Ready, set, cycle
LIKE so many legendary human endeavours, it began in a pub. A Fridaynight get-together of London bicycle couriers decided to ride to the east coast of England — all at once.
That was in 1993 and the Dunwich Dynamo has since become a British cycling institution. About 2000 participants turn up each year for the 190km overnight ride to Dunwich in Suffolk, East Anglia, a town that has been largely abandoned due to coastal erosion.
But here’s the thing — it just happens. There’s no entry fee, no insurance and no (official) T-shirt.
I turn up at Pub on the Park in the East End London suburb of Hackney at 7.30 on the appointed night. The scene is more like a mass migration than any bike race I’ve entered. Every tribe of the wheel has sent representatives. Grungy single-speed hipster types are in abundance, but so are shaven and whippet-thin road racers, wobbly beginners, beardy cyclo-tourists, sit-upand-beg tweed riders and middle-aged men in Lycra (like me). Yet we all share a pre-ride ritual — we order one or more pints of beer, then announce, ‘‘See you on the beach!’’
Shortly after 8pm, the first riders split from the pint-quaffing congregation that has taken over the street outside the pub. There’s no signal, just an implicit agreement that it would be bad form to go earlier. The chorus of cycling shoes clicking into pedals sounds like a flock of noisy starlings and so we begin, in waves, heading north through passageways and a church graveyard.
We pass a mosque and shops selling second-hand tyres as streets broaden into suburban roads. A sprint across a dauntingly broad roundabout brings us to the manicured wilderness of Epping Forest.
The pace lifts and I rediscover a familiar face. It’s Feargal from the bike-hire shop I’d visited a few hours earlier. He’s an urbane professional from Dublin who’s flown over for the event. His speed and fluid style give substance to his claims of doing a casual 120km through the Wicklow Mountains whenever he gets a chance.
He’s a good wheel to follow and amusing, too, as he declares in his refined brogue, ‘‘ These urban English have no idea how to descend, always on the feckin’ brakes.’’
Tonight, urban England ends at Epping Forest and soon we are winding along farm lanes through the Roding villages of Essex. Among ploughed fields, with London just a glow on the horizon, an Elizabethan woodenbeamed pub stands timelessly, as it did before Cromwell, the Spanish Armada and the Luftwaffe. Except tonight it has yielded to squadrons of Lycra-wearing invaders who have consumed the pub’s inventory of chocolate within minutes. A few rustic regulars stare, vastly puzzled, from dim corners.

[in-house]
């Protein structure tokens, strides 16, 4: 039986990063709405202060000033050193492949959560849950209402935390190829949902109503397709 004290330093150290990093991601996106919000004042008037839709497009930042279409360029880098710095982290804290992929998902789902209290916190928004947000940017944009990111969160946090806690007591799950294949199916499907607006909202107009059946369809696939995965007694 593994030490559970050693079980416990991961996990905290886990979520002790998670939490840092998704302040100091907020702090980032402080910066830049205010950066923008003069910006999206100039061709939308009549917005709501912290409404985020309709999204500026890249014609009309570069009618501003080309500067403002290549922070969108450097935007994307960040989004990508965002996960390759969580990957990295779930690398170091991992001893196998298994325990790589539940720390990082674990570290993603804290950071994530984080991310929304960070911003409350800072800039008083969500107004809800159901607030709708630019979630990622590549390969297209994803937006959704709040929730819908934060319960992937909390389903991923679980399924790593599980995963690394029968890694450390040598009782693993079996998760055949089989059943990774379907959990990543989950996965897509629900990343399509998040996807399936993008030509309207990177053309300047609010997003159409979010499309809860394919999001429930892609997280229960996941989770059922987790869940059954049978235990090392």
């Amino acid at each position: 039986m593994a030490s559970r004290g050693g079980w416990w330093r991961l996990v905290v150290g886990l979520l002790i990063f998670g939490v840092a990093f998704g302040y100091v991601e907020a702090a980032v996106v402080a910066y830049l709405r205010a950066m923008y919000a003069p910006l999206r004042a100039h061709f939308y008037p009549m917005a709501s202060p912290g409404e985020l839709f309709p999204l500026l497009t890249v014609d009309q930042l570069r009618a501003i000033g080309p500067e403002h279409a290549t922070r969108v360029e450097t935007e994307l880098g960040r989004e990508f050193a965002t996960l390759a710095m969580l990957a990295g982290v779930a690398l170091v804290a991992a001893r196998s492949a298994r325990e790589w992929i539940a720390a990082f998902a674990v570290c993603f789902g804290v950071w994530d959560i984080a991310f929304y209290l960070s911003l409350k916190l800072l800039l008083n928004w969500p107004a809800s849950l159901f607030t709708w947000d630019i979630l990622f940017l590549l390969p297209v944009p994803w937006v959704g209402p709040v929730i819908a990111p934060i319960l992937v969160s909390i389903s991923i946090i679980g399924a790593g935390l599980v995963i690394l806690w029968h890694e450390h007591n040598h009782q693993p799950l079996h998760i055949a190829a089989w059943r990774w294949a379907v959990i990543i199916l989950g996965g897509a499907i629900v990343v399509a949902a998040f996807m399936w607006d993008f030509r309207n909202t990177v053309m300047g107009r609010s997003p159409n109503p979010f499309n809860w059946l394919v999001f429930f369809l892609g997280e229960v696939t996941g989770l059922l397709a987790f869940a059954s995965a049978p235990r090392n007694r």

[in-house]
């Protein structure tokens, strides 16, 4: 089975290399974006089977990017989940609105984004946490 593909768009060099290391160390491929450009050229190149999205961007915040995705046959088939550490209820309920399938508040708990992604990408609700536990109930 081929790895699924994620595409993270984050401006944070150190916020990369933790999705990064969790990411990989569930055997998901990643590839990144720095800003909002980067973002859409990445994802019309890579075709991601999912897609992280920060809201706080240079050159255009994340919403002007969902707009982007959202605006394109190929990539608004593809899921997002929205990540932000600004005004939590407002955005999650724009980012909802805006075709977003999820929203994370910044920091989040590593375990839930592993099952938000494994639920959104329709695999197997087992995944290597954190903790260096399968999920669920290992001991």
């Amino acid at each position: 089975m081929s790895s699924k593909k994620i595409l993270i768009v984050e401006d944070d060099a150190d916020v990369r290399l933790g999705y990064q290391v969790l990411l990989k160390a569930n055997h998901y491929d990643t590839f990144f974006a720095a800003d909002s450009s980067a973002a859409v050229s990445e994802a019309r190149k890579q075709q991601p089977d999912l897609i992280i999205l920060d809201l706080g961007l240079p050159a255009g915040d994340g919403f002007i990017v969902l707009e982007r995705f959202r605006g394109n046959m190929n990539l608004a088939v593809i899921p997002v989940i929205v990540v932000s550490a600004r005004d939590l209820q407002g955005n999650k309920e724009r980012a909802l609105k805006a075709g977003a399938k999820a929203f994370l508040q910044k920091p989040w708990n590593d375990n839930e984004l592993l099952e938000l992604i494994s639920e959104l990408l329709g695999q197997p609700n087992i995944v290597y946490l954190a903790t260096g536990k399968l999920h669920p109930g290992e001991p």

Doing about 45km/h, I draft behind a tandem down roads no wider than a driveway. High hedges whistle past. The stoker, pedalling on the back, is strong, with a barrel-like torso, and I express my appreciation. ‘‘You guys are great . . . it’s like following a furniture truck.’’
After the midnight food stop, which is like a cross between the Tour de France and Tom Brown’s schooldays, and after the roadworks that prompt a good-natured mass outbreak of cyclocross, I experience real English gentility. I am in an impromptu bunch of six that has found a kind of magic. There’s an unspoken choreography between us, each rider moving to the front in proper order to do a hard turn on the pedals before retreating, recovering and relaunching.
Our chain gang is a well-oiled machine and we go for kilometres in a powerful trance until, around a corner, there’s a pop-up food stand offering ‘‘barbecued sausage and cup of tea’’ for just over a quid. Almost in unison the Englishmen stop and cry, ‘‘Don’t mind if we do!’’
I’m left pedalling alone as drizzle starts. It’s coming up to 3am, the darkest of hours. Feargal is long gone, which disappoints me. I’d like to have heard his opinion of the eager sausage-eaters.
Dawn comes an hour later near Framlingham, in what the ride guide describes as the ‘ ‘ Suffolk prairies’’. Everything is in a blue fog and I reckon I can almost smell the sea. I’ve hooked up with a bunch headed by a wiry Scotsman on a tiny bike. ‘‘Aye, go for it . . . we’re nearly there!’’ he says, the charge of war in his voice. And so we sprint for the pebbles and the brownish waves of Dunwich Beach, where a cafe is serving up what else but eggs and chips and cuppas.
A participant cycles through